Mr Zulu asked if the Act allowed a person of colour to join the church in another province.
Mr Gerber replied that the Act made no provision for such a person to be granted membership of the church in other provinces. He read the provisions of clause 9 of the Act.
Ms M Mdaka (ANC) asked for clarity on clause 9 of the Act.
Mr Gerber replied that the Dutch Reformed Church was shocked that the Act was still on the statute books and was under the impression that it had been repealed. Although the Act was unconstitutional, technically the Act may still be enforced.
Mr Lekgetho asked if the concerns raised by interested parties were addressed during the consultation process.
Ms Van der Walt remarked that all Dutch Reformed Church activities were multiracial. Services were conducted in a third language in some of the churches.
Ms M Mdlalose (NADECO) advised that the leader of NADECO was a member of the Dutch Reformed Church.
Mr Gerber explained that interaction took place with interested parties during the consultation process. Uncertainties regarding the Bills were addressed and the attitude of the affected parties changed as a result. Some concerns were expressed over the technical application of the Bills. He confirmed that mixed services took place but discussions on the unification of the church were long drawn out and a subject of some frustration to him.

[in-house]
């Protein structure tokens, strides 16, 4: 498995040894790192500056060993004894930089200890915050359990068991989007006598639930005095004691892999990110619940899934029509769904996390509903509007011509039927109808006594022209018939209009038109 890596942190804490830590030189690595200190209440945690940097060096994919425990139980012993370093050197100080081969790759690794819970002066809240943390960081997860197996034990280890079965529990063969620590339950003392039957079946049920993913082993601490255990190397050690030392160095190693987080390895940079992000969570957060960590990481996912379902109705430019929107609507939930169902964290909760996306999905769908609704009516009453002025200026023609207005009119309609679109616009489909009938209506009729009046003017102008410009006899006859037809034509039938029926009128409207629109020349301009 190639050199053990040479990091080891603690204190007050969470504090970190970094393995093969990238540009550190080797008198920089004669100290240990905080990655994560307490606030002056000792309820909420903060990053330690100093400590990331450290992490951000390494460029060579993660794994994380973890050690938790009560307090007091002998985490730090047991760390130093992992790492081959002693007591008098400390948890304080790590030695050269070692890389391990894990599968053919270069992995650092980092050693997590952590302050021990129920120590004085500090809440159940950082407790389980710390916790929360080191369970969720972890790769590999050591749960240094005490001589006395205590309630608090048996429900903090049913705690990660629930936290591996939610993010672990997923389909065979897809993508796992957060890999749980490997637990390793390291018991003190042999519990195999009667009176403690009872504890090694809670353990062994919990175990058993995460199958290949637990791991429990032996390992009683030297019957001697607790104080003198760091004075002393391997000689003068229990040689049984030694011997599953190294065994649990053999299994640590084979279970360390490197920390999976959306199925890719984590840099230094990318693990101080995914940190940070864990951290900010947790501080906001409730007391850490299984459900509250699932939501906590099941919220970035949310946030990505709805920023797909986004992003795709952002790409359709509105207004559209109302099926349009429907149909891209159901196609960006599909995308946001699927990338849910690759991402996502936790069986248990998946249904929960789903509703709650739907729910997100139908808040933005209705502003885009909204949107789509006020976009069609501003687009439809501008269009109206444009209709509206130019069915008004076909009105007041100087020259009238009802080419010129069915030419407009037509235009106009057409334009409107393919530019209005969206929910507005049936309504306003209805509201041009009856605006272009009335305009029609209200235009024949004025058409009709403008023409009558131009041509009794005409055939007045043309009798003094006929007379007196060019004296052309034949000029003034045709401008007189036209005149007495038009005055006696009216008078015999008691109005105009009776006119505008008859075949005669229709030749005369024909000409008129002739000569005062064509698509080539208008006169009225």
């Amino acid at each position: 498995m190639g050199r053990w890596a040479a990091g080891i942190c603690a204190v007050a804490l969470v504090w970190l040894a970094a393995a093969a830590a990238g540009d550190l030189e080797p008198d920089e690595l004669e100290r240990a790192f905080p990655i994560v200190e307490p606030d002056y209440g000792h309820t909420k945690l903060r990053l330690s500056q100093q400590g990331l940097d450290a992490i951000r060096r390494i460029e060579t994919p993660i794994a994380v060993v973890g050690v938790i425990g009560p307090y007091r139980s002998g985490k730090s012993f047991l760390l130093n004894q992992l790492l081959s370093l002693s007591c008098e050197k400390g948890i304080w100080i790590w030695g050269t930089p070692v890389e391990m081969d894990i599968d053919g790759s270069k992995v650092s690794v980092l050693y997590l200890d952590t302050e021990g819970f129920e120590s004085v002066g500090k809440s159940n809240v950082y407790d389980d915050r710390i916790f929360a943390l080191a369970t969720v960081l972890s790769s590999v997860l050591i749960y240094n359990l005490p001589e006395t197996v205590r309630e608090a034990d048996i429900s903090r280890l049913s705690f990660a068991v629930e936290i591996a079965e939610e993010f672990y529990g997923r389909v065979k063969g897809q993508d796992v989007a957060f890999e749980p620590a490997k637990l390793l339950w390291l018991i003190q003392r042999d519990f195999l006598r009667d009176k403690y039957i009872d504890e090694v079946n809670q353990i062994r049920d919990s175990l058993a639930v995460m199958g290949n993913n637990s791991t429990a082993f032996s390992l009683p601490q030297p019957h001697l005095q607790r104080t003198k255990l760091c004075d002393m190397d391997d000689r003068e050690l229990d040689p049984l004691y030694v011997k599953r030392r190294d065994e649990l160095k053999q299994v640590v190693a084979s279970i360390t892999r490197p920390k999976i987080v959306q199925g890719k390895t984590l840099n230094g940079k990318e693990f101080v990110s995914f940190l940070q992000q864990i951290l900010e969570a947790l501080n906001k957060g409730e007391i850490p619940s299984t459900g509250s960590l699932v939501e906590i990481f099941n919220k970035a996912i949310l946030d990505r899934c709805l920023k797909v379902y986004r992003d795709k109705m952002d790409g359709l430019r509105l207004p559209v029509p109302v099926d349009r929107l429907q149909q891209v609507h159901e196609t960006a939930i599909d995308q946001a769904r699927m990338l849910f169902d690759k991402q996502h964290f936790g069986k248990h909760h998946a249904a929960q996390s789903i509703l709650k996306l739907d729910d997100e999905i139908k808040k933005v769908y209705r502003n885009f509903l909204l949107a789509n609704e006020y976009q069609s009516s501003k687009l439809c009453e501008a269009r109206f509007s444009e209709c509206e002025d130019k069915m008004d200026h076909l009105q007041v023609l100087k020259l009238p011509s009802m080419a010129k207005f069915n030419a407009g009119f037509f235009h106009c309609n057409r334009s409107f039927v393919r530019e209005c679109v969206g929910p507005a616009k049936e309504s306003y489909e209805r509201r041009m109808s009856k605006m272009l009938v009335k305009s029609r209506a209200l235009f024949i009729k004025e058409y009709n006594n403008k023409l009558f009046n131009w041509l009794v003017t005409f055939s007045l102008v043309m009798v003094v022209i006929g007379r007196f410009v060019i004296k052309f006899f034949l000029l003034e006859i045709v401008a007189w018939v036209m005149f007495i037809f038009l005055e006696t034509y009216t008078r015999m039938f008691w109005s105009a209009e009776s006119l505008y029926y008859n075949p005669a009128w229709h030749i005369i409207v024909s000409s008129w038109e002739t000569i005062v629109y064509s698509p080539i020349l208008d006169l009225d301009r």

The Chairperson remarked that the churches worshipped the same God.
Ms Ramodibe recalled that Beyers Naudé was a member of the Dutch Reformed Church and that changes had been made to the way in which the church operated. She requested clarity on the inability of the church to unify along non-racial lines.
Mr Gerber explained that the Act made provision for segregation within the church. Three churches existed. The members of the Verenigde Gereformeerde Kerk were mostly coloured while the members of the Dutch Reformed Church and the Reformed Church were mostly white. The issue of unification of the churches was desired by the members of the church but had been a long, drawn-out battle. He felt that strong leadership was required to achieve the unification of the churches.
The Chairperson remarked that the issue was the removal of discriminatory legislation.
Mr Gerber replied that the Dutch Reformed Church supported the repeal of the Act. He said the church was unaware that the Act was still on the statute books and was under the impression that it was repealed by the 1961 Amendment Act.
In conclusion, the Chairperson advised that Members of the Committee will have the opportunity to raise questions at the public hearings on the Bills. Deliberations on the Bills will be held at a later date.
The meeting was adjourned.